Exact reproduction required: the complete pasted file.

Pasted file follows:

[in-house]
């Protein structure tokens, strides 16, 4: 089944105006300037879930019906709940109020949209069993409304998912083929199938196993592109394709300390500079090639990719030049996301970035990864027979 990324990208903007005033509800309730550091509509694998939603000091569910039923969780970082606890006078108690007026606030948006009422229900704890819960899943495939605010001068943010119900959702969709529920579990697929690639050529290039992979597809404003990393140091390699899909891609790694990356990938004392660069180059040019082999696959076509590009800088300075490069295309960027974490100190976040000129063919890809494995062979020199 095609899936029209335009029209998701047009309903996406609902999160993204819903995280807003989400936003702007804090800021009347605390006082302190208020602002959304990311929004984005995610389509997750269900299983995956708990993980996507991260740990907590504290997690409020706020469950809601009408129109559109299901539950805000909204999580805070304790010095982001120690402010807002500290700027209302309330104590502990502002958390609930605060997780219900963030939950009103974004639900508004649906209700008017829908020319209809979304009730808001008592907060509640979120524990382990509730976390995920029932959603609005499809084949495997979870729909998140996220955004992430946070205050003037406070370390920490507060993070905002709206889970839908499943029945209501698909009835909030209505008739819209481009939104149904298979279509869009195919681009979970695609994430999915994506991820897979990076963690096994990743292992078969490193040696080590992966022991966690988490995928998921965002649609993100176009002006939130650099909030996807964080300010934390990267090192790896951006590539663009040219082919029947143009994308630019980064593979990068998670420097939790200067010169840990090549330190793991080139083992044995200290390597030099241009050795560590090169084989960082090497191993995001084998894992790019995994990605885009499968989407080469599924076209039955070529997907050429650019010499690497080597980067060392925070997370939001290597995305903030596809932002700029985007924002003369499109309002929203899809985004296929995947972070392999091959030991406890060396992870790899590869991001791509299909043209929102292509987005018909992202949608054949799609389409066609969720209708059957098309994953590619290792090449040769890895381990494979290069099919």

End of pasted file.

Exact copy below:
[in-house]
């Protein structure tokens, strides 16, 4: 089944105006300037879930019906709940109020949209069993409304998912083929199938196993592109394709300390500079090639990719030049996301970035990864027979 990324990208903007005033509800309730550091509509694998939603000091569910039923969780970082606890006078108690007026606030948006009422229900704890819960899943495939605010001068943010119900959702969709529920579990697929690639050529290039992979597809404003990393140091390699899909891609790694990356990938004392660069180059040019082999696959076509590009800088300075490069295309960027974490100190976040000129063919890809494995062979020199 095609899936029209335009029209998701047009309903996406609902999160993204819903995280807003989400936003702007804090800021009347605390006082302190208020602002959304990311929004984005995610389509997750269900299983995956708990993980996507991260740990907590504290997690409020706020469950809601009408129109559109299901539950805000909204999580805070304790010095982001120690402010807002500290700027209302309330104590502990502002958390609930605060997780219900963030939950009103974004639900508004649906209700008017829908020319209809979304009730808001008592907060509640979120524990382990509730976390995920029932959603609005499809084949495997979870729909998140996220955004992430946070205050003037406070370390920490507060993070905002709206889970839908499943029945209501698909009835909030209505008739819209481009939104149904298979279509869009195919681009979970695609994430999915994506991820897979990076963690096994990743292992078969490193040696080590992966022991966690988490995928998921965002649609993100176009002006939130650099909030996807964080300010934390990267090192790896951006590539663009040219082919029947143009994308630019980064593979990068998670420097939790200067010169840990090549330190793991080139083992044995200290390597030099241009050795560590090169084989960082090497191993995001084998894992790019995994990605885009499968989407080469599924076209039955070529997907050429650019010499690497080597980067060392925070997370939001290597995305903030596809932002700029985007924002003369499109309002929203899809985004296929995947972070392999091959030991406890060396992870790899590869991001791509299909043209929102292509987005018909992202949608054949799609389409066609969720209708059957098309994953590619290792090449040769890895381990494979290069099919």